Imagining Perfection

Hearts beat as one. Beach, cold fog drifts in, comes in waves, Ice Cold from the Pacific blows in our faces, it chills our skin, I see goose bumps on Fiona’s girl baby legs. I think to myself, but out loud, “And this is the one time I leave all the warm changes of clothes in the back of the car all the way back through the sand, up the hill, and across the terrifying road. “Jack and Fiona this is a VERY dangerous stretch of road. You could get hit.” I wonder how am I going to carry the picnic lunch, the beach towels, blanket, sand toys, floaties, diapers, wipes, sunscreen, hats, waters, and purse. I put both babies in the wagon and strap them in, pull it across the street, in between fast cars and carry three bags. We pick a spot, noticing a gazillion people to the left we go right. Jacks in regular form, he dumps out his bag of excavators by the little stream and starts playing. Fiona joins in after a few minutes. Jacks not affected by the cold gusts of fog. I watch them, squatting, touching the sand, water, using little plastic blue and red shovels, green buckets, a yellow toy excavator and dump truck. Little tiny excavators too. Fiona runs into the stream and falls face first. She jumps up and cries, face red, a cold burst of wind hits her, she looks at me, I run over, grab her with a towel warm from the sun, I take off all her wet clothes and diaper and redress her, covering with the towel. Jack comes over and we eat seaweed, cherries, hummus, tortilla chips, and drink water. Jack wants to go over and play with these kids building dams in the stream. I take the babies over there, “Is it weird I’m the only adult here?” I think and possibly say out loud to Jack and Fiona. There’s nothing I can do. The kids seem cool; I think they’re locals. They start talking to us, showing us a jelly fish in a bucket. They tell me it’s still alive but it’s broke up into tons of slimy parts. “It will form new jellyfish from all the little parts” this kid tells me. “Really? I didn’t know that”. Another kid tells me they are all homeschooled. A little girl comes over and tells her two-and-a-half-year-old brother, “Come on Vander, mom doesn’t want you talking to strangers”, but he doesn’t listen, he just keeps enjoying playing with Jacks excavator, which I had to convince Jack to let the kid play with. Now I’m feeling even stranger. But I don’t know what I could have done, either not let Jack play with the kids or not go over there and just tell Jack “Go on, go play with them and I’ll wait here.” A woman walks over to me, maybe Vander is her son?  I assume she’s someone’s mom.  She points out one of her kids, he is the one who broke up the Jelly Fish, she tells me she has three more somewhere, she’s taught kindergarten four times, homeschooled all her kids. “Today is community day for our homeschool group. All these kids know each other; we meet once a week. We’re from Vacaville.” She says. “Oh, really, that’s cool. Do you have a teaching credential?” I ask. “No” She says. She went on to tell me how they do it, that they still have to take the standardized tests, and that she likes it because she gets to bring her faith into it. I felt connected to her and repelled by her at the same time in equal portions. I wondered if she was voting for Trump and if she taught her kids creationism, what did she tell her kids about the ocean? Does she wonder if I’m a Christian too?  I felt myself getting close to a magnet or a sink hole, being drawn in. I imagined her life, perfect. Her being the perfect mother and wife. I asked her “Do you ever get breaks? How do you do it, how you teach four different grades and make dinner and cook?” She said it’s hard, but that “God provides us with what we need”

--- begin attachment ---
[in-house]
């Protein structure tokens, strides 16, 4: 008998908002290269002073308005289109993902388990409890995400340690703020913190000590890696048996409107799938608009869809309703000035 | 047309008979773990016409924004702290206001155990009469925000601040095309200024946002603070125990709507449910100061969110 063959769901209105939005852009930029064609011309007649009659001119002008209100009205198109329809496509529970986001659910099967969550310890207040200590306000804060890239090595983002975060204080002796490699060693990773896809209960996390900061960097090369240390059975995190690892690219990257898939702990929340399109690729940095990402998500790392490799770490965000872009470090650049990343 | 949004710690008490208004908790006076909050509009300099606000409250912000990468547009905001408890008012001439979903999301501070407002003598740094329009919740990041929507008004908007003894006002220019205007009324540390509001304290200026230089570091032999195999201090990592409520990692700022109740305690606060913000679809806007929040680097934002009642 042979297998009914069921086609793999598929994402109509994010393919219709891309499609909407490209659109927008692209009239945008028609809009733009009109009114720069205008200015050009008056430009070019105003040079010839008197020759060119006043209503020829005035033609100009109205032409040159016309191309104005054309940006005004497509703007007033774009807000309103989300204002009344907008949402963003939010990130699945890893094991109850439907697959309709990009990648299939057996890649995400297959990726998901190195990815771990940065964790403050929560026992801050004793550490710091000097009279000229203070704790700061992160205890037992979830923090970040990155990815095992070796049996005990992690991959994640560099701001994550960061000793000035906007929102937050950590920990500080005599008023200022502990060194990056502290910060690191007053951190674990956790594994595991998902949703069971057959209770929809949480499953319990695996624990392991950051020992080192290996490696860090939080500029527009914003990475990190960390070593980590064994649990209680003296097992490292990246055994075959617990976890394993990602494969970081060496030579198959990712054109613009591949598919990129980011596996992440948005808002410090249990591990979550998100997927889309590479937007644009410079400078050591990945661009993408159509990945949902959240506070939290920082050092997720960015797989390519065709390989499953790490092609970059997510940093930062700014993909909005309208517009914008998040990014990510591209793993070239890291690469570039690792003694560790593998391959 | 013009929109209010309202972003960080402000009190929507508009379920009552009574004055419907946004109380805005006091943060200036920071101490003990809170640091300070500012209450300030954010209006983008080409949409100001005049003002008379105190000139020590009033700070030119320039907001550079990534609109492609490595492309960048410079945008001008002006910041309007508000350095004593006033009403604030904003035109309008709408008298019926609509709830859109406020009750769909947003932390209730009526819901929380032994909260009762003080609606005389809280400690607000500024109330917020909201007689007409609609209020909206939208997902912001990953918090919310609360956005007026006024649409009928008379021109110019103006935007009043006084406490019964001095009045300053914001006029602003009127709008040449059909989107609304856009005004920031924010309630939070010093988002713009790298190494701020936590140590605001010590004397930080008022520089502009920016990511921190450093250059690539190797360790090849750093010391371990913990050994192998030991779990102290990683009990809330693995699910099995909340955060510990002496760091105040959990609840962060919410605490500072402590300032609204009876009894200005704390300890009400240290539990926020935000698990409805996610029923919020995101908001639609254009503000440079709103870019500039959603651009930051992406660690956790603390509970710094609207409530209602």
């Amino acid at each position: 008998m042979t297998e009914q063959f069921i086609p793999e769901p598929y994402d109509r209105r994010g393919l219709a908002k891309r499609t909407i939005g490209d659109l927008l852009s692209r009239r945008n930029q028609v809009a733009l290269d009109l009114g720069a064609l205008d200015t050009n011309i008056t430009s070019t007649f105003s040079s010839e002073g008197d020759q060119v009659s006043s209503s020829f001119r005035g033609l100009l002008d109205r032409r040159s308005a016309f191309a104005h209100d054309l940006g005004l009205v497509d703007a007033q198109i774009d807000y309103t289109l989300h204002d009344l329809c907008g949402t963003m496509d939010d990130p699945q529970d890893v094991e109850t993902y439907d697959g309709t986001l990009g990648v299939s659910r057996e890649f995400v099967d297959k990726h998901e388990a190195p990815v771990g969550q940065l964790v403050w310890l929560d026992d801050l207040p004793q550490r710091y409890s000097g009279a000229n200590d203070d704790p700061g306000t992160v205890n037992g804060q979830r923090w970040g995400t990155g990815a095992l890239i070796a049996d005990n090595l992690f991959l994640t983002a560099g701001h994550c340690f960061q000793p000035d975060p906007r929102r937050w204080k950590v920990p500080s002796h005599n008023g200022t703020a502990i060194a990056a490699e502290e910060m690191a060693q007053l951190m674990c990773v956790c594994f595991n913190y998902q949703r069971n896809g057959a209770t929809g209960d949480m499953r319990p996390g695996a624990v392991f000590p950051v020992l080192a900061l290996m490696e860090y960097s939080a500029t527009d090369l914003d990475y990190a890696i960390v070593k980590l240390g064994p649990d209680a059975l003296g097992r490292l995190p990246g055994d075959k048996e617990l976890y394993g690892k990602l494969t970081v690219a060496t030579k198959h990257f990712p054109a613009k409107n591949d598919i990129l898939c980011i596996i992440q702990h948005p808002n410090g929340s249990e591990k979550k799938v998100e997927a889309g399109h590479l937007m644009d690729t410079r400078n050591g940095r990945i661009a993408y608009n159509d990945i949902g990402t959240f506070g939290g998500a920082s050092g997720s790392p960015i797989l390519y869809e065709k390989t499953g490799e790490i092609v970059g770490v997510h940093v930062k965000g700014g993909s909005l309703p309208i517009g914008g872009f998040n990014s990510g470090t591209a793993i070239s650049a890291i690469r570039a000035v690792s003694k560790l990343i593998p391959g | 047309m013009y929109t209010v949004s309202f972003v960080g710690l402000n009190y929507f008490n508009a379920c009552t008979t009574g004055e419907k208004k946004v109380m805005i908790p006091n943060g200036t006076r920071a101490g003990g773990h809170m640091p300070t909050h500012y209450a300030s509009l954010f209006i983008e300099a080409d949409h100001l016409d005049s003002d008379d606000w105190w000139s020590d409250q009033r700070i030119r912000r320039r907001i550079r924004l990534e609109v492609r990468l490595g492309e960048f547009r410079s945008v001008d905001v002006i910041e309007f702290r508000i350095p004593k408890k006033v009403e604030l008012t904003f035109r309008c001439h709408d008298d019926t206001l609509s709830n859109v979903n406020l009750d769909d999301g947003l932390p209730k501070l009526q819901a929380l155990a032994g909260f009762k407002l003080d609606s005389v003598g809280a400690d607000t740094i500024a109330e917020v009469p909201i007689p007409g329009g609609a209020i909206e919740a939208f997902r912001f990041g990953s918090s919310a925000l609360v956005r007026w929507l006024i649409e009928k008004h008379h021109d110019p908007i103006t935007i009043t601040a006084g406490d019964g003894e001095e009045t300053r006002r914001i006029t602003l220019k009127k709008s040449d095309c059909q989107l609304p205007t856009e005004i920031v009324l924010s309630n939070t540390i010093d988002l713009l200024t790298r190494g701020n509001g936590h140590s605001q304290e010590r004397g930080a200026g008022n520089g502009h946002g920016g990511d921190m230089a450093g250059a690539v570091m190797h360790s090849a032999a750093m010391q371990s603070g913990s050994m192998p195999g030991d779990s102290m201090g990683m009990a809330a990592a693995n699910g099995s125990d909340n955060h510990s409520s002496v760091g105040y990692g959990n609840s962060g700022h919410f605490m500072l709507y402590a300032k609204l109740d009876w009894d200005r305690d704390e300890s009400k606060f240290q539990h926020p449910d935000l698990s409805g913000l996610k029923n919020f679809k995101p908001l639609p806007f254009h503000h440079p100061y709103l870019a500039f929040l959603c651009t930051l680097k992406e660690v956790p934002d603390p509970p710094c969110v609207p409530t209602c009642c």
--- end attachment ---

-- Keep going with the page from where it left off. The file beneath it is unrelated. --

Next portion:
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Thoughts on Motherhood Through the Eyes of an Artist